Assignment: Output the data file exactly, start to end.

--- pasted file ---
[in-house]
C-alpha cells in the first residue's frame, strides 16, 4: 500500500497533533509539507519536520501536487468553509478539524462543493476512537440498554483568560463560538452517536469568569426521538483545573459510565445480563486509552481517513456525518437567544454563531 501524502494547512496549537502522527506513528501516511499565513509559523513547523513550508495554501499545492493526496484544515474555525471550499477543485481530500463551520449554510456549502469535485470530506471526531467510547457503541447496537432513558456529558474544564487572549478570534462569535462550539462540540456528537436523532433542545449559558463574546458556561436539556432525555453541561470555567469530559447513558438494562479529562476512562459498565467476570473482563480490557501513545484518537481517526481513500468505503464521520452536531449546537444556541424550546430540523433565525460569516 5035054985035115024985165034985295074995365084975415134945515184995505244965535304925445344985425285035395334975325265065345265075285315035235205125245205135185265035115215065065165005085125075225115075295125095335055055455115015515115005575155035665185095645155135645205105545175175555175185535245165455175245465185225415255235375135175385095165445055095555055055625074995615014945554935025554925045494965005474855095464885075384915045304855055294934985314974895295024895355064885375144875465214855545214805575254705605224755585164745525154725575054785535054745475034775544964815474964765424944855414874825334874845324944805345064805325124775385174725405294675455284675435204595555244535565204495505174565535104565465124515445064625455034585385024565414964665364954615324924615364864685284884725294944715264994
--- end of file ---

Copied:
[in-house]
C-alpha cells in the first residue's frame, strides 16, 4: 500500500497533533509539507519536520501536487468553509478539524462543493476512537440498554483568560463560538452517536469568569426521538483545573459510565445480563486509552481517513456525518437567544454563531 501524502494547512496549537502522527506513528501516511499565513509559523513547523513550508495554501499545492493526496484544515474555525471550499477543485481530500463551520449554510456549502469535485470530506471526531467510547457503541447496537432513558456529558474544564487572549478570534462569535462550539462540540456528537436523532433542545449559558463574546458556561436539556432525555453541561470555567469530559447513558438494562479529562476512562459498565467476570473482563480490557501513545484518537481517526481513500468505503464521520452536531449546537444556541424550546430540523433565525460569516 5035054985035115024985165034985295074995365084975415134945515184995505244965535304925445344985425285035395334975325265065345265075285315035235205125245205135185265035115215065065165005085125075225115075295125095335055055455115015515115005575155035665185095645155135645205105545175175555175185535245165455175245465185225415255235375135175385095165445055095555055055625074995615014945554935025554925045494965005474855095464885075384915045304855055294934985314974895295024895355064885375144875465214855545214805575254705605224755585164745525154725575054785535054745475034775544964815474964765424944855414874825334874845324944805345064805325124775385174725405294675455284675435204595555244535565204495505174565535104565465124515445064625455034585385024565414964665364954615324924615364864685284884725294944715264994